A few months ago a reader posed a provocative question. It was not one I’d been asked before, but it was a subject I’ve thought about myself, and have discussed with my husband and other pet owning friends. I emailed the reader and told her I didn’t know of any solutions to her dilemma but I assured her I would put forth her concern to our reading audience to see how others have handled this issue.

The Best of the Pet World August

Here is the reader’s letter:

“I just finished reading your article in the May issue of The Best of Times. I enjoy all your articles and read them faithfully. I’m writing to see if you have any suggestions for our situation.

“My husband is 91 and I am 82. We are analyzing how we can downsize, get a little more care for ourselves, and give our pets proper treatment. We have five indoor cats and a number of cats outdoors. All of these cats were (are) feral. We have spayed and neutered all that we’ve been able to trap. We have no idea how we can move and keep all these cats with us.

“Are there any retirement facilities that accept people with numerous pets? If older people are encouraged to adopt and care for pets, they need to be able to find facilities that will accept not only them, but also their pets. Do you have suggestions for us or are you aware of others who have solved this same dilemma? Thank you so much for your thoughts.”

My heart was immediately tugged as I imagined all the physical work they’ve had to do to maintain this group of felines, not to mention the expense of feeding and vetting them. At this moment Michael and I are down to two cats and two dogs, and just taking care of these guys keeps us busy. We are no “spring chickens” over here at our house, and I’m 25 years younger than her husband, so I am marveling at the resilience of this wonderful couple.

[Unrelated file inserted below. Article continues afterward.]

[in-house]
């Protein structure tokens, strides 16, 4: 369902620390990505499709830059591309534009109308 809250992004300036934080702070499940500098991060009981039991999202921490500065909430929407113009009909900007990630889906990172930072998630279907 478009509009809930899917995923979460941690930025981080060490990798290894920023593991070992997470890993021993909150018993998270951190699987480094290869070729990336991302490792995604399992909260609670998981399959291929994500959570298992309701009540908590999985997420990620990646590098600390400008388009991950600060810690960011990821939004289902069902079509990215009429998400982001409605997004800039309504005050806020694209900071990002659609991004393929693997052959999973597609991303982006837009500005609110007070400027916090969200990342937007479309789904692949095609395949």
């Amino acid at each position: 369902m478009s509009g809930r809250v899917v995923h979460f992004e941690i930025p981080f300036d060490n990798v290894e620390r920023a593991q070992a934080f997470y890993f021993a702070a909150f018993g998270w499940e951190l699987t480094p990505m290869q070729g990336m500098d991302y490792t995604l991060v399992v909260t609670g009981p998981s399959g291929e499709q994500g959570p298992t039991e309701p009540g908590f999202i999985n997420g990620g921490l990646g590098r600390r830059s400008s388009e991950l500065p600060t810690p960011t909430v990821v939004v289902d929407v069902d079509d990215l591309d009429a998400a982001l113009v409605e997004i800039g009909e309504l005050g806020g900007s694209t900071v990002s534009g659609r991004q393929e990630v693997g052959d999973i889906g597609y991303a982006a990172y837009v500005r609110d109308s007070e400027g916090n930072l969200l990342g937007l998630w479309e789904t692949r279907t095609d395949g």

Caring for cats is a physical enterprise. There’s the bending over and scooping and scouring litter boxes, and the cleaning up of hairballs and other messes. There’s the driving and shopping for kitty litter, dry kibble and canned food—those continuous treks in the car no matter the weather. When you’re low on litter or cat food your slogan is the same as the Postal Service—through rain, storm, sleet and all that. These days the “all that” might include temperatures so high that only mad dogs, Englishmen and cat guardians would brave it.

The labor associated with these outings shouldn’t be discounted, especially as we age. Not long ago Michael told me the 40-pound bags of litter were getting heavier each year. Transporting a cat to the vet can also turn into a strength contest, especially if a cat is heavy, muscular or feisty. What may be a breeze for a younger person is a bit more problematic for us older folks.

Clearly this couple wants to continue caring for their companions as long as they are physically able, but at the same time they recognize at some point they want to downsize to an independent or even assisted living community. I think many of us who have multiple pets are harboring the same questions and concerns about where we might eventually move, and what will happen to our animals. I know plenty of us would refuse to move anywhere where our pets are not welcome.

Are there restrictions on pets in senior communities? How might they deal with their feral cats? What ideas or suggestions do our readers have? Please share by emailing me if you have personally grappled with this dilemma or know someone who has.

Contact Deborah Camp at Deborah. camp@comcast.net for comments or suggestions.

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